It isn't like I haven't tried to write books. I wrote a pretty bad NaNoWriMo novel that has a few startlingly good moments. I drafted a hundred pages of a kind-of memoir. I planned out a book about writing Morning Pages and sketched another about good tools. I've made decisions and on occasion dug in. I've tried.

Except, I haven't really tried. Mostly I've come close to trying. I've thought about these books but haven't done the work over the long term. I'm not sure how to do that kind of work. Should I outline or let the book become what it needs to be? Is it too self-centered to write about myself? Fiction or non-fiction? Non-fiction for sure because I've seen how my "novel" turned out. Then again, I like some of that novel. Maybe fiction then? Under all this questioning, I stop.

Even if I do get going, I let other things interrupt (maybe to save myself from the risk of going forward) and I go down some sidetrack. The memoir went like that. I worked on it for a summer, but when school started I left it lying on the shelf for someday when I had time to get back to it. A year later I went back for a few pages, but had lost the feel. It seemed foreign to me or dead. I couldn't quite return.

I bet writing a book is all about returning. I've read that every book is a failure, but failures aren't full stops. They yield chances to return. I know a book comes from sitting down and writing, but it also springs from returning each time I wander away.

Return. Return. Return.

It reminds me of the carriage return on my old manual typewriter. The bell sounds near the end of the line and I throw the lever from left to right. New line. Return to typing. Return to writing. Return until the end of the line and return again until there is a book. It's so simple. Then why haven't I done it?

Returning often feels too difficult to attempt and so I put it off until later. Returning requires understanding, acceptance, a gentle touch with myself, and faith both in the process and my abilities.

I return to writing daily for Morning Pages, a blog entry, and other writing, but almost everything I write is done in a handful of sittings over the course of a day or two. A book requires returning to the same big idea daily for weeks, months, seasons, and years. Stephen King says he can write a book in a season. Good God. Dani Shapiro stays with a book for two to three years. Oh my. And George Saunders talked about the two years of revisions for his book. What? That kind of returning sounds otherworldly, superhuman, the works of the gods.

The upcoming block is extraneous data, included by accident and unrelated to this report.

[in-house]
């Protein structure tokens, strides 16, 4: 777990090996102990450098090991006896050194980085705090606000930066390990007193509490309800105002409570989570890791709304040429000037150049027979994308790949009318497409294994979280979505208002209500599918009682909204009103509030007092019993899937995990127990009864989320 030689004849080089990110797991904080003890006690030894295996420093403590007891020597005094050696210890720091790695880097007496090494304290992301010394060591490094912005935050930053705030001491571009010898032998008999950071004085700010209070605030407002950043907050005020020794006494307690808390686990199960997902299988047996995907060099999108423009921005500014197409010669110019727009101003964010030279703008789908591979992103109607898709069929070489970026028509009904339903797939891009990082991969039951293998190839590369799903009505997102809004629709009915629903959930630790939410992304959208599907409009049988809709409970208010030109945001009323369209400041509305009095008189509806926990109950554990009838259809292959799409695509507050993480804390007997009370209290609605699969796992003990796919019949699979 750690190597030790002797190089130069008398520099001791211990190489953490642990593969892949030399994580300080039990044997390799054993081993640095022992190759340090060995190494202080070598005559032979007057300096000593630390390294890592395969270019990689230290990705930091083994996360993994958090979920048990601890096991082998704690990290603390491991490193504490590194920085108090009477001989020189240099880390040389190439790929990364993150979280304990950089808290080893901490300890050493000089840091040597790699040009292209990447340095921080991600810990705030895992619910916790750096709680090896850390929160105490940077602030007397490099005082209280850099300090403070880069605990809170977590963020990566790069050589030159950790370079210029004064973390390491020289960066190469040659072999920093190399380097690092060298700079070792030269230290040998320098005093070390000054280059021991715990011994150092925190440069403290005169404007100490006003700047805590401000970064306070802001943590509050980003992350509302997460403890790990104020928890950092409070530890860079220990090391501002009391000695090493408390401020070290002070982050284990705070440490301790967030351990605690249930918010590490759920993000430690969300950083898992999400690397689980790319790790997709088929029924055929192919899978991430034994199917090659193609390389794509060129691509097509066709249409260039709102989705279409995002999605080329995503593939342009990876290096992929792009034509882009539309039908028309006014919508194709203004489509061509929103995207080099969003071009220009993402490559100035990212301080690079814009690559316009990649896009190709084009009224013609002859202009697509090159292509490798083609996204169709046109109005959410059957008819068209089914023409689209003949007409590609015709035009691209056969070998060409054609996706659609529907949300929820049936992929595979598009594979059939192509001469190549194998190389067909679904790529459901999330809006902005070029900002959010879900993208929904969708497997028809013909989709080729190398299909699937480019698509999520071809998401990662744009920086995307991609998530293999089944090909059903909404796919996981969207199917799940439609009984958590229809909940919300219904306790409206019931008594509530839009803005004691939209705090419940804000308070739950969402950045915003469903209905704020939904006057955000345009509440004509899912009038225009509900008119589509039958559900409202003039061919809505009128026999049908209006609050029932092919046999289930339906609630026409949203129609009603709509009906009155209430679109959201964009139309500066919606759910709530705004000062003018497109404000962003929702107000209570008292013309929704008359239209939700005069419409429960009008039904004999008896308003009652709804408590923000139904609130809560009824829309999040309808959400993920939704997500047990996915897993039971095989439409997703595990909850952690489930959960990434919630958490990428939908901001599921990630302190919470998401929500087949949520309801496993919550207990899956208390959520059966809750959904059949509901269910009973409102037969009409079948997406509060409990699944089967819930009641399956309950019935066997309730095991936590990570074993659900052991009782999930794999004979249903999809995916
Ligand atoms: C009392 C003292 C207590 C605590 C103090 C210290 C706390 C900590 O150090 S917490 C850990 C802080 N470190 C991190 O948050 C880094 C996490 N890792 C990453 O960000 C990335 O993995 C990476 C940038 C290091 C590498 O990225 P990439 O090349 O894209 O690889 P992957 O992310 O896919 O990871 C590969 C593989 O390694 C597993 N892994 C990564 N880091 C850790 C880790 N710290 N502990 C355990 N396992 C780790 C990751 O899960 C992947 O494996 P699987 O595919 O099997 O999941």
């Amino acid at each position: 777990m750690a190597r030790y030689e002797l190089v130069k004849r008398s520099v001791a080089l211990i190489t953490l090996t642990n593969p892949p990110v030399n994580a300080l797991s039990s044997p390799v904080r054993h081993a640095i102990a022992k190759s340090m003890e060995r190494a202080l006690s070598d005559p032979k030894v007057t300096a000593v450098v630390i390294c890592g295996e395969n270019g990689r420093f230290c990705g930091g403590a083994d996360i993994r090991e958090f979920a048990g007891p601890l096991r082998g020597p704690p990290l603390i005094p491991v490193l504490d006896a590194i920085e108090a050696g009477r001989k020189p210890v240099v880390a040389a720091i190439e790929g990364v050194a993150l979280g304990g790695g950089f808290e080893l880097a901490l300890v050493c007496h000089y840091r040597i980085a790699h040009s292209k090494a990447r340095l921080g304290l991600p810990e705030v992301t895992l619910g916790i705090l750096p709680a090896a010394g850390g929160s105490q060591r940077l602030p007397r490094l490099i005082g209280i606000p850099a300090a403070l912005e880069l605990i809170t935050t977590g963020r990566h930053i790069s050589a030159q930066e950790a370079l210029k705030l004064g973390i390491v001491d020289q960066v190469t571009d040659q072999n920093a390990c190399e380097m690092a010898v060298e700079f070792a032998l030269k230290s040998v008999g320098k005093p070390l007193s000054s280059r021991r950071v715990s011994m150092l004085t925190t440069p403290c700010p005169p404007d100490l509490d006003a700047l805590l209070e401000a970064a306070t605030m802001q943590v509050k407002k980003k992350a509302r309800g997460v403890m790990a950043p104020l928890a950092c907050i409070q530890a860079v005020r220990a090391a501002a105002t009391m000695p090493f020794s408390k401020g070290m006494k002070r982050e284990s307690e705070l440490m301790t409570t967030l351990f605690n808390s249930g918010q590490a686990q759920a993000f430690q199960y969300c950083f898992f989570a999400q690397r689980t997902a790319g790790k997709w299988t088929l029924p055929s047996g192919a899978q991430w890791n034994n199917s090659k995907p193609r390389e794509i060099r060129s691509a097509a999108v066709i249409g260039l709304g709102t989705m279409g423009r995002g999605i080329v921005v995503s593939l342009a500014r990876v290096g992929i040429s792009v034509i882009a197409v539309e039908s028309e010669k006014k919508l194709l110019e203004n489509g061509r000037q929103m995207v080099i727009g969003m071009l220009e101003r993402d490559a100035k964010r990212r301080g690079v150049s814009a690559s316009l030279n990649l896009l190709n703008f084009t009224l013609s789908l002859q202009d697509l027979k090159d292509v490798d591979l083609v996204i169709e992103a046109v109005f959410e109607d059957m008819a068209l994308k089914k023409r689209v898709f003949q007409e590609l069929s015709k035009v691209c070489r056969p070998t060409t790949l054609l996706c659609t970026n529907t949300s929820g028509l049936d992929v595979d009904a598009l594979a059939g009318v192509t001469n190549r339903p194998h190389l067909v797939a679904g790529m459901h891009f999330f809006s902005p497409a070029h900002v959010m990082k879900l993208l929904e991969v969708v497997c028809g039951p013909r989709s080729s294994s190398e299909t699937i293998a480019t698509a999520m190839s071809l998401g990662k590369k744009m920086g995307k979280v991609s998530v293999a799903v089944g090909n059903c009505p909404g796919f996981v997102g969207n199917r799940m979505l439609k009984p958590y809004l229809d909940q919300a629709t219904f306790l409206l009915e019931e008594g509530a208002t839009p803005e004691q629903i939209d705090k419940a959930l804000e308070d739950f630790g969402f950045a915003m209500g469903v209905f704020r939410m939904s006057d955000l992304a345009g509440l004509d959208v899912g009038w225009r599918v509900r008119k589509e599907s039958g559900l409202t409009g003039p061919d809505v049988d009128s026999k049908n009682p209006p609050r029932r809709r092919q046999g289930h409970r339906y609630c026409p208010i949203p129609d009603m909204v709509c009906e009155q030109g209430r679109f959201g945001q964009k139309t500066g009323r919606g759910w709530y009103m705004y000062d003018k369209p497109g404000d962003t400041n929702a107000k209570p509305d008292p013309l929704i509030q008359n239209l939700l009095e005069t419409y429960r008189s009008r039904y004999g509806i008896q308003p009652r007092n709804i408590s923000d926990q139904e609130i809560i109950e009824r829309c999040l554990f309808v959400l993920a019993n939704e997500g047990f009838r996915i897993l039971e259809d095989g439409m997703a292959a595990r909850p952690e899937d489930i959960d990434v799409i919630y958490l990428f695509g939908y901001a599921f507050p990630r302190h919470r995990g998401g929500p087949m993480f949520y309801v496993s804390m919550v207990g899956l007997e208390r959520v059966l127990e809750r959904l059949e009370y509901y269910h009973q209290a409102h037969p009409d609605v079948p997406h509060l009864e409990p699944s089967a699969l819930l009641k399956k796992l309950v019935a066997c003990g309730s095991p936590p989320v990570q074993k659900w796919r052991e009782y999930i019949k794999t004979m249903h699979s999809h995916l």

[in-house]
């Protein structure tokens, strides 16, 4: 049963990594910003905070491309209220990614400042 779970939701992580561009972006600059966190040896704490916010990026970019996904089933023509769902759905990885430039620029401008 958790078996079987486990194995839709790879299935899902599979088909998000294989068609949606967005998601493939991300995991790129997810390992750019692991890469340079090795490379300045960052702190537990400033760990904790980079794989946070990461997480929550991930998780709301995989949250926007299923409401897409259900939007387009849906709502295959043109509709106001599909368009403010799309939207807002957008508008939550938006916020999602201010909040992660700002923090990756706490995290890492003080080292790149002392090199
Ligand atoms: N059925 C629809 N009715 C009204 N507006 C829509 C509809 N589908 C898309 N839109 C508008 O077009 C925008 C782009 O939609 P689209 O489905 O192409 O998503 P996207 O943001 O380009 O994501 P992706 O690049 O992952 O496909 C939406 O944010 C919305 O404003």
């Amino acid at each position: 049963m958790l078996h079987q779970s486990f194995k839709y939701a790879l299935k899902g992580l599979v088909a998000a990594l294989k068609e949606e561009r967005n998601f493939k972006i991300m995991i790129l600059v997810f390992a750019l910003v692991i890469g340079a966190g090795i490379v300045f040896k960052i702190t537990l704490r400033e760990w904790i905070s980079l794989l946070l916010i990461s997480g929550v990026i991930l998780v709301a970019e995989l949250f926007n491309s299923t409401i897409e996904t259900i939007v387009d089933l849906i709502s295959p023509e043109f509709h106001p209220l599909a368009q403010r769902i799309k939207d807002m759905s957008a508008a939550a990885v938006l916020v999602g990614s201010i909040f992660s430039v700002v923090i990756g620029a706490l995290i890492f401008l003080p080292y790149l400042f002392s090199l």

I'm easily distracted and interested in everything. I've been asked what my blog is about. It's about anything in which I have some interest. Last week it was writing about writing. Today it's how returning might make a book. Tomorrow it may be physical/emotional health. I want to write about it all. How could I stick to one thing and return to it again and again? Someone on the internet said the key is to have multiple projects going at once, but I can't get anything big done. Sigh. I just don't know.

When I first learned to cook I had trouble getting all the foods to the table at the same time. The rice would get dry or cold waiting for the chicken and the sauce would need ten minutes after the chicken was done. How do I time it all to come out together? Whoever was in the kitchen with me said, you'll figure it out in time. I was ten. I'm fifty now and, though there are the occasional screwups, I almost always get a full meal to the table, warm, ready to eat, and without much thought of how. It just works. I just make it happen.

I learn it by doing — making individual dishes into a meal, taking out a mortgage and buying a house, writing a book. I probably just need to try, return the next day, try, and return the day after that. Repeat as necessary. Faith and belief in the process and in myself will come along the way, right?

I'm sorry. I couldn't hear you. Speak up will you. Or just give me a push.